You have begun to vanish. And it does not matter.
The poem will go on without you.
It has the spurious glamor of certain voids.

It is not sad, really, only empty.
Once perhaps it was sad, no one knows why.
It prefers to remember nothing.
Nostalgias were peeled from it long ago.

Your type of beauty has no place here.
Night is the sky over this poem.
It is too black for stars.
And do not look for any illumination.

You neither can nor should understand what it means.
Listen, it comes without guitar,
Neither in rags nor any purple fashion.
And there is nothing in it to comfort you.

Close your eyes, yawn. It will be over soon.
You will forget the poem, but not before
It has forgotten you. And it does not matter.
It has been most beautiful in its erasures.

O bleached mirrors! Oceans of the drowned!
Nor is one silence equal to another.
And it does not matter what you think.
This poem is not addressed to you. 

Who else might the Donald Justice be addressing in “Poem?” We invite you to blog with us here at Comment on the topic of Poetry and You, the poems you read here, or on poetry in general.

Spring 2019 Season:
Tuesday, February 12, Poetry and You, February 12, 2019, 5:30 – 6:30 pm, St. Agnes Branch Library, 444 Amsterdam Ave., NY, NY
Tuesday, March 5, Poetry and Food
Tuesday, April 2, Poetry and Mystery
Tuesday, May 7, Poetry and Longing

Abigail Burnham Bloom and AnnaLee Wilson

The One Page Poetry Circle is sponsored by the New York Public Library and is open to all. St. Agnes Branch Library is handicap accessible.

We concluded our fall season on December 11, with a full house, and an exploration of Poetry and Wine.

Abigail opened the circle with “Ode to a Nightingale” by John Keats in which the speaker chooses to soar, as we did, “not charioted by Bacchus and his pards,/But on the viewless wings of Poesy.”

Roger read “Easter Week” by Joyce Kilmer, a remembrance of the 1916 Easter Uprising, “Romantic Ireland is not old./For years untold her youth shall shine./Her heart is fed on Heavenly bread,/The blood of martyrs is her wine.”

Hazel read “A Consecration” by John Masefield in which the narrator vows to write about the poor, “Others may sing of the wine and the wealth and the mirth,/the portly presence of potentates goodly in girth;–/Mine be the dirt and the dross, the dust and scum of the earth!”

Gail read “The Wine” by Michael Metivier which tells a modern tale of an ancient figure, “When the townspeople/gave the teenaged Buddha/a glass of wine/so delicious he grew/to an unthinkable size.”

Ann read Tony Hoagland’s “When Dean Young Talks about Wine,” which addresses the new generation of poets, “But where is the Cabernet of rent checks and asthma medication?/Where is the Burgundy of orthopedic shoes?”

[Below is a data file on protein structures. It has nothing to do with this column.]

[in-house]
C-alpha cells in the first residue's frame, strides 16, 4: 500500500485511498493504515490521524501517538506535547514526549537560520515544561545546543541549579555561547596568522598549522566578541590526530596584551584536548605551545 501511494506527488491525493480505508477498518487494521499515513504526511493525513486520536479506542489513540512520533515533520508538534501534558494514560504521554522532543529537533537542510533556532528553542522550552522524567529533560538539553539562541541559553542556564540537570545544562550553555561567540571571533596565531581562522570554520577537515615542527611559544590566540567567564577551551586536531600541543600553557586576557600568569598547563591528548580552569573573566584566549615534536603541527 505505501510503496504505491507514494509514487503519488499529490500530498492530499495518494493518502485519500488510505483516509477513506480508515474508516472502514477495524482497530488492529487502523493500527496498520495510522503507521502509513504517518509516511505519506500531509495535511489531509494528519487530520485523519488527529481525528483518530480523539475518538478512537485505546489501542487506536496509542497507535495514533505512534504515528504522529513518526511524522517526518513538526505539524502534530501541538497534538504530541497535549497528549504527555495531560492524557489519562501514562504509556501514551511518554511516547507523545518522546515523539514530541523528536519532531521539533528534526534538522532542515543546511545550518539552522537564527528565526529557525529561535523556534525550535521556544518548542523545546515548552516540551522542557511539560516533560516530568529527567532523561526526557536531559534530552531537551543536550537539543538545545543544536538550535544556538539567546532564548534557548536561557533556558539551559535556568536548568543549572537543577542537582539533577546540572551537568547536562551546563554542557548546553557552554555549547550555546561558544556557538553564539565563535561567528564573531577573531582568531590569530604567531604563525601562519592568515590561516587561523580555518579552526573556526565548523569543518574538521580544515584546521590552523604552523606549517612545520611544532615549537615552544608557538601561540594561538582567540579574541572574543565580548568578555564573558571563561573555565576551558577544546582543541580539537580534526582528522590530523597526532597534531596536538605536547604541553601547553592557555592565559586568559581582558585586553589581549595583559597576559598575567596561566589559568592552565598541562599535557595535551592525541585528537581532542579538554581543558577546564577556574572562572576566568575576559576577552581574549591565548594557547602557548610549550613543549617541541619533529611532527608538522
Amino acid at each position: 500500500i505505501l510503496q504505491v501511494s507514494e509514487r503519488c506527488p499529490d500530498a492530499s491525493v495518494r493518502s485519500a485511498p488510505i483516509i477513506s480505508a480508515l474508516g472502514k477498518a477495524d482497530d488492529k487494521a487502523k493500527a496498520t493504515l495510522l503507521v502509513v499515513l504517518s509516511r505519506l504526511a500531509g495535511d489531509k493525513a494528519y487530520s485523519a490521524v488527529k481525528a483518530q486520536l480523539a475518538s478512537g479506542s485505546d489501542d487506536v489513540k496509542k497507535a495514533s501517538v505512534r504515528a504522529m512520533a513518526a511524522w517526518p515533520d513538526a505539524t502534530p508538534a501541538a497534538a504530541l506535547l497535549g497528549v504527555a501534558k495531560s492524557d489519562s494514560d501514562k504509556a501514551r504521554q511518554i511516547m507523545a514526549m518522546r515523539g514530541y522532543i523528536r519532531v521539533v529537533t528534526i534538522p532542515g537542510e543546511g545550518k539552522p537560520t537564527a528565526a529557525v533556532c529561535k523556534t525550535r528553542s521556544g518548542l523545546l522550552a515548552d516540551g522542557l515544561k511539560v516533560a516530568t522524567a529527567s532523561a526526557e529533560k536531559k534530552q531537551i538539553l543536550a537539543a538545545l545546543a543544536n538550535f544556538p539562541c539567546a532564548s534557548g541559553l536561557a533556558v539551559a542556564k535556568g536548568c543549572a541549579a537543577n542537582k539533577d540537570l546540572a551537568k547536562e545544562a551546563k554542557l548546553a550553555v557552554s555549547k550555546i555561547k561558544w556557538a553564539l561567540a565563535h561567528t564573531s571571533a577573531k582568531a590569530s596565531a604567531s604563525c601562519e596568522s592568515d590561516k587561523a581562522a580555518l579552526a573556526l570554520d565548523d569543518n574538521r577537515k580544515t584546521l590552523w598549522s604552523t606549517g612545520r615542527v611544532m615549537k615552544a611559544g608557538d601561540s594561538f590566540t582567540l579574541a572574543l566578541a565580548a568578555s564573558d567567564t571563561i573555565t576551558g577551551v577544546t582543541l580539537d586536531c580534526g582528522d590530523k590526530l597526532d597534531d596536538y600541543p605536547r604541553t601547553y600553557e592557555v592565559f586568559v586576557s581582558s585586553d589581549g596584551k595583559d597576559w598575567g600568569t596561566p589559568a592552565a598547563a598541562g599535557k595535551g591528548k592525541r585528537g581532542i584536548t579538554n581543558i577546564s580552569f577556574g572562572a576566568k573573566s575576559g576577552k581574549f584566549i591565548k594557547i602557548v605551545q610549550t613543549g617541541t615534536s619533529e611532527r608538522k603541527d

Madge read Zbigniew Herbert’s “Mr. Cogito Reflects on Suffering,” in which the wise and wry narrator cautions us to “drink an extract of bitter herbs/but not to the dregs/be careful to leave/a few gulps for the future.”

Phil read “The Wine-Drinkers” by Tennessee Williams with its sad depiction of men who dream but do not act, “The wine-drinkers sit on the porte cochère in the sun./Their lack of success in love has made them torpid.”

Kat read “A Drinking Song” by William Butler Yeats about love and yearning, “Wine comes in at the mouth/And love comes in at the eye;/That’s all we shall know for truth/Before we grow old and die.”

Cate brought “Picking Grapes in an Abandoned Vineyard” by Larry Levis in which the narrator reflects on harvesting grapes with migrant workers, “And close my eyes to hear them laugh at me again,/And then, hearing nothing, no one,/Carry the grapes up to the solemn house,/Where I was born.”

Terry read the traditional and wonderful “Song: to Celia” by Ben Johnson, which got us singing, “Drink to me only with thine eyes,/And I will pledge with mine.”

Carol read Pablo Neruda’s “Ode to Wine,” with its opposing hues of “Day-colored wine,/night-colored wine,/wine with purple feet/or wine with topaz blood,/wine/starry child/of earth.”

Christiana read “Drinking Wine” by Wislawa Szymborska, in which the speaker is “imaginary” in contrast to wine, “A table is a table,/wine is wine in a glass/that is just a glass and stands/standing on a table.”

AnnaLee read “Wine Tasting” by Kim Addonizio, with its nod to the poet Li Po, “like the moon slung away from the earth./When Li Po drank wine, the moon dove/in the river, and he staggered after.” The reference to an 8th century Chinese poet led her to read his “Drinking Alone with the Moon.”

Daria contributed “Harlem Wine,” which honors the richness of Harlem’s culture, “This is a wine that must flow on/Not caring how or where/So it has ways to flow upon/Where song is in the air.” Its author, Countee Cullen, has a branch of the New York Public Library named after him.

Enjoy the holidays! We look forward to seeing you in 2019.

Please blog with us here at

Spring 2019 Schedule
Tuesday, February 12, Poetry and You
Tuesday, March 5, Poetry and Food
Tuesday, April 2, Poetry and Mystery